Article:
A word about alloys- I like working in 4130 and 410 steel, and these aren't quite like what they would have used hundreds of years ago.  4130 was concocted by the US Army to be very tough, and relatively easy to weld in the field by guys with limited training and equipment.  So it can be made much harder than "mild" or simple low carbon steels.  It has chromium and molybdenum in it, which only exists in trace amounts in typical iron blooms.  These help it resist rusting, and work with the 30 points of carbon to allow hardening.  410 resists rusting much better, to the point where folks call it a spring stainless.  To my eye, it's much less bothersome than the 300 series stainless steel that's fairly common in the SCA.  Some stainless doesn't stand out so much as "not quite right" depending on how it's shaped, how clean it is, and the color of the piece.  Some of it makes you look like you stumbled off an old Battlestar Galactica set.  410 has a more gray undertone like mild steel has, and as it can be encouraged to develop russet hues, (which are fortunately easy to remove) it's not hard to convince folks it's not stainless at all, but without the work of scrubbing off what look like coral reefs of rust.  My squires are good to me, but they have better things to do with their time than polish my gear.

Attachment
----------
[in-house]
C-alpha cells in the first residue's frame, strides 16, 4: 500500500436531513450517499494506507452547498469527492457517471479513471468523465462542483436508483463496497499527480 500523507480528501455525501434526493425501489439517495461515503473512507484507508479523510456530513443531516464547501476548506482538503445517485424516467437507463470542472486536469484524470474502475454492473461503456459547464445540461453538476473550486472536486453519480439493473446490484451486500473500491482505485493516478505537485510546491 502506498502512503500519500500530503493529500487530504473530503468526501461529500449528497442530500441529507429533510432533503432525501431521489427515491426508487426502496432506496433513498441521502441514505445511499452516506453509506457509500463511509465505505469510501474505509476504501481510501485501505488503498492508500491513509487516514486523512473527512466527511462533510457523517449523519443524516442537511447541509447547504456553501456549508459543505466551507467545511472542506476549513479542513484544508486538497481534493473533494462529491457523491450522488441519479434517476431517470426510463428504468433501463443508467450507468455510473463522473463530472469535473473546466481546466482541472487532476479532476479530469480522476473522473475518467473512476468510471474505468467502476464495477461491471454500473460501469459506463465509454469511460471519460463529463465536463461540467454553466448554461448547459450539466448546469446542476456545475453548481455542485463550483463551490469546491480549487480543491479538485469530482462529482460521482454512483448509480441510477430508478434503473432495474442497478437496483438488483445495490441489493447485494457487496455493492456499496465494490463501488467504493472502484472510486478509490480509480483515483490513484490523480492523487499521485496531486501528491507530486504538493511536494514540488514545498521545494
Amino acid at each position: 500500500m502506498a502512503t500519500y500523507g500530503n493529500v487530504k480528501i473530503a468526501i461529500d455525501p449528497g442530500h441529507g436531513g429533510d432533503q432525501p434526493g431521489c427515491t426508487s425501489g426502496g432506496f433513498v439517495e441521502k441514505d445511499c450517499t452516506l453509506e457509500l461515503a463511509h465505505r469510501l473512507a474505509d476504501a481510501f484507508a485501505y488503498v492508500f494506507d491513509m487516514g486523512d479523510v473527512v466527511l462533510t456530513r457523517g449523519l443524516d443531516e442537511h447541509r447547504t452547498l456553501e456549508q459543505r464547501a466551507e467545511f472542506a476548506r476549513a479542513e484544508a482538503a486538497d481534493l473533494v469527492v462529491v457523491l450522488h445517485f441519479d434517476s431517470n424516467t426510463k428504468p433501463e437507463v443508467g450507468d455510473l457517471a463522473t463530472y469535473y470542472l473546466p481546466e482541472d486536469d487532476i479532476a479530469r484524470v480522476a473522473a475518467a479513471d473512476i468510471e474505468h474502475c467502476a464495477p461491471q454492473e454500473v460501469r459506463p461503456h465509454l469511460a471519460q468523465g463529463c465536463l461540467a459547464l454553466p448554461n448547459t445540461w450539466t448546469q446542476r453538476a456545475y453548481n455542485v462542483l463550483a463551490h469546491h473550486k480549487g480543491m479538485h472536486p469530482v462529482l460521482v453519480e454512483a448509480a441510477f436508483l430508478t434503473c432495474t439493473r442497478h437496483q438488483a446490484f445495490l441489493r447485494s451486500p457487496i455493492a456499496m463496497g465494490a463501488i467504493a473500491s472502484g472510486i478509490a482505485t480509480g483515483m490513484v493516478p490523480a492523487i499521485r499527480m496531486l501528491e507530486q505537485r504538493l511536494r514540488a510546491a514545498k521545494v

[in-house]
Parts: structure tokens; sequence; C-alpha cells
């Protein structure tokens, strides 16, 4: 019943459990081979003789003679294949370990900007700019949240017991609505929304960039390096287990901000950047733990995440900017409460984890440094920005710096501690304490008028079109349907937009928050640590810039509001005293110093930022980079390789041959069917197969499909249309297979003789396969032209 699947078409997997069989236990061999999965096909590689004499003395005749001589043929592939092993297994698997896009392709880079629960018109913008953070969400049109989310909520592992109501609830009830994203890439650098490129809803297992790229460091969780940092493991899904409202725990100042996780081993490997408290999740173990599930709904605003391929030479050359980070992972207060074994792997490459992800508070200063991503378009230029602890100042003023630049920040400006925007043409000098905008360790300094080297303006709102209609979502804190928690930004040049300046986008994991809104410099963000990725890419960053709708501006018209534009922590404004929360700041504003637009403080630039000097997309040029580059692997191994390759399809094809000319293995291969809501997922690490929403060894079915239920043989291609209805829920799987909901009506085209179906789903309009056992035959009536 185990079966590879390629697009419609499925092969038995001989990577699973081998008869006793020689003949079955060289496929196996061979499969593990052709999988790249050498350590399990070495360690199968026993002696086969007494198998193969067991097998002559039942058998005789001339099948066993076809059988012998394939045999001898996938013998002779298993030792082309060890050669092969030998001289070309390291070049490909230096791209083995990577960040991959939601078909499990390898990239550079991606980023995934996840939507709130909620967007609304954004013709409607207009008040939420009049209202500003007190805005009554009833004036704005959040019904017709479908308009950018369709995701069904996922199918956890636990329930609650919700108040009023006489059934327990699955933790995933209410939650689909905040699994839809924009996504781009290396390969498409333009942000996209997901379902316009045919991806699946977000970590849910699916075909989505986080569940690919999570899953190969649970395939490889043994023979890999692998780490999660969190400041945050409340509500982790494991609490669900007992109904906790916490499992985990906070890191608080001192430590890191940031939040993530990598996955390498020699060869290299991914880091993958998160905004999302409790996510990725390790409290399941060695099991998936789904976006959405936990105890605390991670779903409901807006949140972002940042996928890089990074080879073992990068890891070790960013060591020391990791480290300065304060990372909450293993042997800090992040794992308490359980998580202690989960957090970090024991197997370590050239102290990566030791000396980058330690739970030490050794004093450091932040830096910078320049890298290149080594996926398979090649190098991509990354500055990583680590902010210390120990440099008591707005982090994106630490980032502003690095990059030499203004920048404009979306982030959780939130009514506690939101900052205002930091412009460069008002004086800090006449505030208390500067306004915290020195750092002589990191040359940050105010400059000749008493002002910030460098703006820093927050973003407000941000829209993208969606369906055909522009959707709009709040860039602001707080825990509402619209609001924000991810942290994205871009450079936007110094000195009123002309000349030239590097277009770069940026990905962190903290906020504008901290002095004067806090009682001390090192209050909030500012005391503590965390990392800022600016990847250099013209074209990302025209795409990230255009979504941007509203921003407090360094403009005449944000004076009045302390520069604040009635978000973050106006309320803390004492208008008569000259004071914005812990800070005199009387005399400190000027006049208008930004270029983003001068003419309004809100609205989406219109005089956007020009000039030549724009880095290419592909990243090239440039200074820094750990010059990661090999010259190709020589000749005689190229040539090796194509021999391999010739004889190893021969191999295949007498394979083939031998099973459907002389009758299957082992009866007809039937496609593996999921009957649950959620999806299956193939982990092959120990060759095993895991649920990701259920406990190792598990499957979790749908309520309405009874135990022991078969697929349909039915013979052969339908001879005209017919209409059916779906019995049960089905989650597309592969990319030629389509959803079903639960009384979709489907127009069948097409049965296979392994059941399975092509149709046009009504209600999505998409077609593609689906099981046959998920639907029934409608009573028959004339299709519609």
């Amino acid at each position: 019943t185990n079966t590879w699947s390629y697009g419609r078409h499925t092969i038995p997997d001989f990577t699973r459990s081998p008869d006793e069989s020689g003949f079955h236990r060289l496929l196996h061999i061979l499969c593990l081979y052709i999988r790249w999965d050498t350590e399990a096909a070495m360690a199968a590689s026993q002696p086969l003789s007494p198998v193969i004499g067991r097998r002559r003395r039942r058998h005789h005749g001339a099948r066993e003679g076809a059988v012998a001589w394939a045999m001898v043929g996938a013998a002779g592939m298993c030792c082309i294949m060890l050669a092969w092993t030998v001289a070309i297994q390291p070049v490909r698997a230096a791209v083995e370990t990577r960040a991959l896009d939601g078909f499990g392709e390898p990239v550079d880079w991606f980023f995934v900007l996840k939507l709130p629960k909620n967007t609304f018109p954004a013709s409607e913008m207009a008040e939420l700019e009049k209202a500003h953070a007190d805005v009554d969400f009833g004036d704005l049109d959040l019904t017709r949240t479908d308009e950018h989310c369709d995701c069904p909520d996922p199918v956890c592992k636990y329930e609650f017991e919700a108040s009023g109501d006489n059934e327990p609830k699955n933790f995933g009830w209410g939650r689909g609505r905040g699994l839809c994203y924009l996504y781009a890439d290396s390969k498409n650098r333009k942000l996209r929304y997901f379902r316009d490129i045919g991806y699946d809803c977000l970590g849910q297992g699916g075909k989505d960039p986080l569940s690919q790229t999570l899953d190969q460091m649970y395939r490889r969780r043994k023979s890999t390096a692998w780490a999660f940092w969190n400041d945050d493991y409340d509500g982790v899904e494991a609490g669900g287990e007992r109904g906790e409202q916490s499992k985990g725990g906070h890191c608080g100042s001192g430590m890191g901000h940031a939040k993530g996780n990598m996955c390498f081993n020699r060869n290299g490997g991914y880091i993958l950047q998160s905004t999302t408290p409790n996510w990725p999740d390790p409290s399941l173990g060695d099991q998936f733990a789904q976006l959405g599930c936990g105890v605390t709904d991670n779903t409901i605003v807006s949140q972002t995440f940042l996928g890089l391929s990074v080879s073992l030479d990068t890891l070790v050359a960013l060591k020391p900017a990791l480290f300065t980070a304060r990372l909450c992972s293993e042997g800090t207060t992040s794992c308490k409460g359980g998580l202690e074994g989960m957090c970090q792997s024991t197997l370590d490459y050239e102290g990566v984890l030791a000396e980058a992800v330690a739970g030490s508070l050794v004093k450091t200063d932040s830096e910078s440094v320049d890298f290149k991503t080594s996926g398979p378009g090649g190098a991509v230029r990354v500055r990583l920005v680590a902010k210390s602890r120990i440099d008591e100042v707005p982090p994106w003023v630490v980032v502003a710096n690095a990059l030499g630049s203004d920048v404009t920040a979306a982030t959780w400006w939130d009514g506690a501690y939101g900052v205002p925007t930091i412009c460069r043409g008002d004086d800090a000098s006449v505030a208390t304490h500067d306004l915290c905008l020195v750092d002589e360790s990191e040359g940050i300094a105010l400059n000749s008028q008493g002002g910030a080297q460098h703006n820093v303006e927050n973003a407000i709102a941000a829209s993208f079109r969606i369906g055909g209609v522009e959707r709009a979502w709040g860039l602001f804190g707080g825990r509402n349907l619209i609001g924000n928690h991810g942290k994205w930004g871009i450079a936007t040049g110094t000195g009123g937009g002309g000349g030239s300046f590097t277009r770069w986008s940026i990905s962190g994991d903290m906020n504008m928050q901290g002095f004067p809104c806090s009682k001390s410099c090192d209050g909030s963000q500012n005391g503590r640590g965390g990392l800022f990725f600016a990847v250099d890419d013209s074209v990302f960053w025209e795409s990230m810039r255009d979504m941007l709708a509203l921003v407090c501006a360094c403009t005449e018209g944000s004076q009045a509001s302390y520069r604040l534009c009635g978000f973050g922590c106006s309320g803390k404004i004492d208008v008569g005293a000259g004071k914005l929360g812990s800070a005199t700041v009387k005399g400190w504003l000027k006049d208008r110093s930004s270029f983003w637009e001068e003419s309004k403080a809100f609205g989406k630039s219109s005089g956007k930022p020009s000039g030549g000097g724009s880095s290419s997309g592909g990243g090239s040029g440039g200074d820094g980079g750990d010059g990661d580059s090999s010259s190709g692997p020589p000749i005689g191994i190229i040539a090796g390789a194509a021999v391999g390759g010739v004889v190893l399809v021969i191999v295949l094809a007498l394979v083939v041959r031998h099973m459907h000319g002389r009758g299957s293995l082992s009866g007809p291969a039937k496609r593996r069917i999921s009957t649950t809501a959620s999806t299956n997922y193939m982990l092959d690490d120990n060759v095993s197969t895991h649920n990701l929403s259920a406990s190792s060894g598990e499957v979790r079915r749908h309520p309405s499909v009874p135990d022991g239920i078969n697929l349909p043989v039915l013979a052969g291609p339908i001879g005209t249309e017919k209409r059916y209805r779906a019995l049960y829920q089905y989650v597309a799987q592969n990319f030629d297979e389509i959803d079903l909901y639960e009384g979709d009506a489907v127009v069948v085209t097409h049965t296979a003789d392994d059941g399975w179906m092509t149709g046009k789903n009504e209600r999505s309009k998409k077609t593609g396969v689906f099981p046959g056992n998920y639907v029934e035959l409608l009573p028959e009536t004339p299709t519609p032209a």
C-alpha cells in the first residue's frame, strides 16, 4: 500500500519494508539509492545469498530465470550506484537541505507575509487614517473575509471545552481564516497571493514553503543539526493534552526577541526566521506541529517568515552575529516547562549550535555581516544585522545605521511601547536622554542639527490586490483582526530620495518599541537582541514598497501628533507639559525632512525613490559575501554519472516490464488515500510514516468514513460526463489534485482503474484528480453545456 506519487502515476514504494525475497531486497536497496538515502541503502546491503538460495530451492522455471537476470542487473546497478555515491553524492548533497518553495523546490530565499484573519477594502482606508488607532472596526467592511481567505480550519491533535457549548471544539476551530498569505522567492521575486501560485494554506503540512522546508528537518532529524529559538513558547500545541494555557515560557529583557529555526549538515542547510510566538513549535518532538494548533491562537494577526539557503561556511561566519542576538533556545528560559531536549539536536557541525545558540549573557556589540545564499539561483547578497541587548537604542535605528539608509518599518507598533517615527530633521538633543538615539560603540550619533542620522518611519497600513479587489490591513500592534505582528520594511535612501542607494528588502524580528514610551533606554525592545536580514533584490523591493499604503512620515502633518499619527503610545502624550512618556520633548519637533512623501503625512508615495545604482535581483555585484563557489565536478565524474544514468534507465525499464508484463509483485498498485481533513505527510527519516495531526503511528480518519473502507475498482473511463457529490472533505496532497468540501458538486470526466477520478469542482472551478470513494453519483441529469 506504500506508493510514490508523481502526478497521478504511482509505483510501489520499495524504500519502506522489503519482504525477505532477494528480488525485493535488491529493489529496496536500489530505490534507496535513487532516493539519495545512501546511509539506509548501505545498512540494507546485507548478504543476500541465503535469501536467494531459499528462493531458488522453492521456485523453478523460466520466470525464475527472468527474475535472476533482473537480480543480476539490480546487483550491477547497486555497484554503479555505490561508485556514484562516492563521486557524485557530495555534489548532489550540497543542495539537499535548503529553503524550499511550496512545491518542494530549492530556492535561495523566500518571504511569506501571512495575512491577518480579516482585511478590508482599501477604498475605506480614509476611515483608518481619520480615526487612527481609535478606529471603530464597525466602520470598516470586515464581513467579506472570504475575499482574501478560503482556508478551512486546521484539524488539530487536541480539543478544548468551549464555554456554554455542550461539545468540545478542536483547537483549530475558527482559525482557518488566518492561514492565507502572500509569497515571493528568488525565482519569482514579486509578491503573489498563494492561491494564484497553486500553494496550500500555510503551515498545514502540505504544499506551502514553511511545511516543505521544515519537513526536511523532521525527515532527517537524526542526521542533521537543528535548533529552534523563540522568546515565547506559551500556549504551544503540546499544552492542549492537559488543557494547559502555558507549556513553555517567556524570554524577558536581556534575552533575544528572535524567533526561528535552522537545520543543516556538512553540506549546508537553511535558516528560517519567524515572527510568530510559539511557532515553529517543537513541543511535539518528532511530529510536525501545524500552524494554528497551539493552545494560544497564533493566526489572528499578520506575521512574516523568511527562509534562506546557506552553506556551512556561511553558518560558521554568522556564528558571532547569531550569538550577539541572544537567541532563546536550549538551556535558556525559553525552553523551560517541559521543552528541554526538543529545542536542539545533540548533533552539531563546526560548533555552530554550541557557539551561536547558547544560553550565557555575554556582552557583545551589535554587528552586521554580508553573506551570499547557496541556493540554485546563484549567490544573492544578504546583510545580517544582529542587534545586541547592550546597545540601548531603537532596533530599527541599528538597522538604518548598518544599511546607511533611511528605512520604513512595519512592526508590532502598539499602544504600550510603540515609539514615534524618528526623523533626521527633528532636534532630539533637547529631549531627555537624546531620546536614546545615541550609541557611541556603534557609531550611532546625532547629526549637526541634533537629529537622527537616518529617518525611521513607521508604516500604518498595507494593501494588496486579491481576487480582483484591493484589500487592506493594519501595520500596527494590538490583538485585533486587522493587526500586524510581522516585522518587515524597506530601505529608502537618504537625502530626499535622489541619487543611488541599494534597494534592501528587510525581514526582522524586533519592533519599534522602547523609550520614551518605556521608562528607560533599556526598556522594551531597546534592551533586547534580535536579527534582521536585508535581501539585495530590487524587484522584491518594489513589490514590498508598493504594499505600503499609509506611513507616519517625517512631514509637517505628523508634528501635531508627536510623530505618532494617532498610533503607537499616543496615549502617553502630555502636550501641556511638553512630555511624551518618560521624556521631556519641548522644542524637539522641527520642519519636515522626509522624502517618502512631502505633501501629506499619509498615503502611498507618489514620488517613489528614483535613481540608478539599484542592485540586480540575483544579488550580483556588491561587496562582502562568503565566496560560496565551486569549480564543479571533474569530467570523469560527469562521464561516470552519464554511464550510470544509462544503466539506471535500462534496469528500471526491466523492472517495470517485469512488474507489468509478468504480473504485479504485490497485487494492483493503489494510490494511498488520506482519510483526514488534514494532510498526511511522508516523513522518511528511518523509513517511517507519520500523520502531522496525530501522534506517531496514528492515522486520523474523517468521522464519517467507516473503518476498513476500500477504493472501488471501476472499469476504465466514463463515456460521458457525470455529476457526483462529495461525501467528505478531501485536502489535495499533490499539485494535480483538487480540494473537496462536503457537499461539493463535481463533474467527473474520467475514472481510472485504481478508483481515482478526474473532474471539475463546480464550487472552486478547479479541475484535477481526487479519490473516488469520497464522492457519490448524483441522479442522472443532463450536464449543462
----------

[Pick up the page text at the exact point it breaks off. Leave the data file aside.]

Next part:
These spring steel needs to be heated uniformly red hot, then quickly quenched and tempered to have the optimal hardness and toughness.  This takes extra time and equipment, but I think it's worth it.

When I first got started in the SCA I was treated very well particularly by Duke Gregor von Heisler and his squires. They invited me to their shop, put me to work, and helped me make my first armour.  Honestly it was mostly their skill in exchange for my grunt work.  I'd like to pay that debt forward and recreate the camaraderie I had with that crew while we make some neat stuff and get more fighters on the field.  That's the core of why I do this and I hope that others are inspired by what we do to take a similar approach.  Because few things in our modern world operate without some profit motive some folks are more comfortable with chipping in some cash to the cause.  I can usually find you a good deal on supplies, but to be clear- I don't charge for use of the tools, help or whatever I can teach.  But if you would like to donate to the shop, there's a red coffee tub under the lumber rack were you can put a few bucks.  This goes toward consumables like sanding supplies, leather, steel, rivets, and sometimes tools or books.

You can see a bunch of shots of what working in the shop looks like in these entries.